The boom in holiday charters to the sun was a great time for aviation in Europe. Lots of British leisure airlines sprung up and started appearing, and during my childhood were a firm fixture of a visit to any major regional airport in the UK.
They were also the airlines I flew most often as I travelled on family holidays each year.
In the early days, these new airlines often started up with older aircraft from second-hand sources, whilst others ordered the brand-new jet aircraft of the day.
A stalwart of British aviation. Britannia started as Euravia, but the arrival of Bristol Britannia aircraft encouraged a name change. It became the first British airline to operate the Boeing 737, and later had a large fleet of 757s and 767s. It became part of the TUI group and today is known as Thomson Airways.
Air UK Leisure
British regional airline Air UK wanted a slice of the holiday market, so ordered a fleet of Boeing 737-400s to operate ‘leisure’ routes. These were common at British airports in the 1990s.
A true legend of the 1970s, Court Line started life as regional airline Autair. Its fleet of BAC One-Elevens and Lockheed TriStars, among others, were each painted in a different pastel-colour scheme.
Even national carriers wanted to get in on the holiday boom. British European Airways formed BEA Airtours to operate Boeing 707s to leisure destinations. With the creation of British Airways in 1974, the leisure arm became British Airtours, and later Caledonian Airways.
One of the airlines most missed from British skies. Dan-Air was truly independent and operated a vast array of different types on a mix of leisure and scheduled services. It was the only UK airline at the time to fly the Boeing 727. In 1992 it was bought by British Airways.
The final incarnation of the national airline’s leisure arm, Caledonian Airways reflected the heritage of BA’s acquisition of British Caledonian. It operated various aircraft, including Airbus A320s, Boeing 737-200s, 757s, Lockheed TriStars, and this Boeing 747-200B G-BMGS, which I had the pleasure of flying twice in 1989.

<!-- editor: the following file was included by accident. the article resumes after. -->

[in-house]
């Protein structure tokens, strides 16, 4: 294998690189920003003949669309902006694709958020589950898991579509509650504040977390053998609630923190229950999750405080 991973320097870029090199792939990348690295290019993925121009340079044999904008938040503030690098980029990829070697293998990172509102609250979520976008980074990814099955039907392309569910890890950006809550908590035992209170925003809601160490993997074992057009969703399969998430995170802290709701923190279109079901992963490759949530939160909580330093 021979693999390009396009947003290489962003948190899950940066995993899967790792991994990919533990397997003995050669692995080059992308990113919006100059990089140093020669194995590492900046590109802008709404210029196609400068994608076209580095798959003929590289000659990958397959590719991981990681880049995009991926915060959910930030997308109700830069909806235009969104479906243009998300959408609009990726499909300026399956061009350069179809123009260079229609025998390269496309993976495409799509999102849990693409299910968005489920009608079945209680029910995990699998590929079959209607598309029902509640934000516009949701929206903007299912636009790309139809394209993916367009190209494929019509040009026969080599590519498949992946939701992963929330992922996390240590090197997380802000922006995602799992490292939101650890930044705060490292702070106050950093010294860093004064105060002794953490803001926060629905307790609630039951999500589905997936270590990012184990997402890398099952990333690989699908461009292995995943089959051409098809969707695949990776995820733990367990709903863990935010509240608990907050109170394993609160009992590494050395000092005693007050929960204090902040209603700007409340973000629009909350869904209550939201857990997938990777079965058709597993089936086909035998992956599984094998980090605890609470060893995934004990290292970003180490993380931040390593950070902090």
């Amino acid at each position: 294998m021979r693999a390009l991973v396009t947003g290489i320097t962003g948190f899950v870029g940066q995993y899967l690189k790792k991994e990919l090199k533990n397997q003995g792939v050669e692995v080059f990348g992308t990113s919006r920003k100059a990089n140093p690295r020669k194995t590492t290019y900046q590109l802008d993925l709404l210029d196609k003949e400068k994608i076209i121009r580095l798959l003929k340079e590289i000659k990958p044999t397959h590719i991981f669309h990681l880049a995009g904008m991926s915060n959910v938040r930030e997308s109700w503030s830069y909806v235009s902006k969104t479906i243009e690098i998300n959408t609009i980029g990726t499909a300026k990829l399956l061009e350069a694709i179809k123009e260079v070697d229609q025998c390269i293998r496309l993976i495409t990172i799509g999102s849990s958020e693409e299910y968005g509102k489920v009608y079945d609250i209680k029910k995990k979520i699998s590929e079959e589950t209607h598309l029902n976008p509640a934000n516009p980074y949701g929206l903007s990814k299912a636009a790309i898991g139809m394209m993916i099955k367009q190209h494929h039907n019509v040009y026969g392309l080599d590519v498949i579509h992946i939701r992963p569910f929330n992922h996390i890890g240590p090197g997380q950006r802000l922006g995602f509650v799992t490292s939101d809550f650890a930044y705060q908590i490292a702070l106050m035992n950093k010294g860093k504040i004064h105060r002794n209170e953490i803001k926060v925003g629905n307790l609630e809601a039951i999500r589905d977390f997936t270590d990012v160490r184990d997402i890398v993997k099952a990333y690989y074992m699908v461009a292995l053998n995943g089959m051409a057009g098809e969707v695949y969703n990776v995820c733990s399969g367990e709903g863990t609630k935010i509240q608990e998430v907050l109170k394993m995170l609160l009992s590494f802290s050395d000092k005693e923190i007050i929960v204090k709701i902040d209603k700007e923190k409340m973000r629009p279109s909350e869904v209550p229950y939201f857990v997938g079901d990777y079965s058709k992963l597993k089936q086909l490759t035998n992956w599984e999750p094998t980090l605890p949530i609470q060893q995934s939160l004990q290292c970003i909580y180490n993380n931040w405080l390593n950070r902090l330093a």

The aim of Air Europe was to take some highly experience airline managers and create a leisure airline which would do things better than any airline previously. It flew newer aircraft, such as the Boeing 737-300/400, and grew a large network from London Gatwick. Its downfall was in growing too fast and in trying to expand too much into the scheduled market.
Channel Airways wore a livery almost identical to that of Continental Airlines in the USA at the time. This was because it took delivery of some former Continental aircraft and decided not to repaint them, only changing the name. Thus, future aircraft, like this Trident 1E, were painted in the same colours.
A new British leisure airline of the 1980s. Orion flew Boeing 737-200s and -300s, and later some former Hapag-Lloyd Airbus A300s out of bases like Manchester and London Gatwick. It was merged with Britannia in 1989.
The rise of the low-cost airline in the late 1990s and 2000s led to many leisure airlines going out of business, or merging with other companies to form the larger carriers still flying today, like Thomson and Thomas Cook.
Includes hundreds of pictures of classic airliners and airline colours that have disappeared from our skies.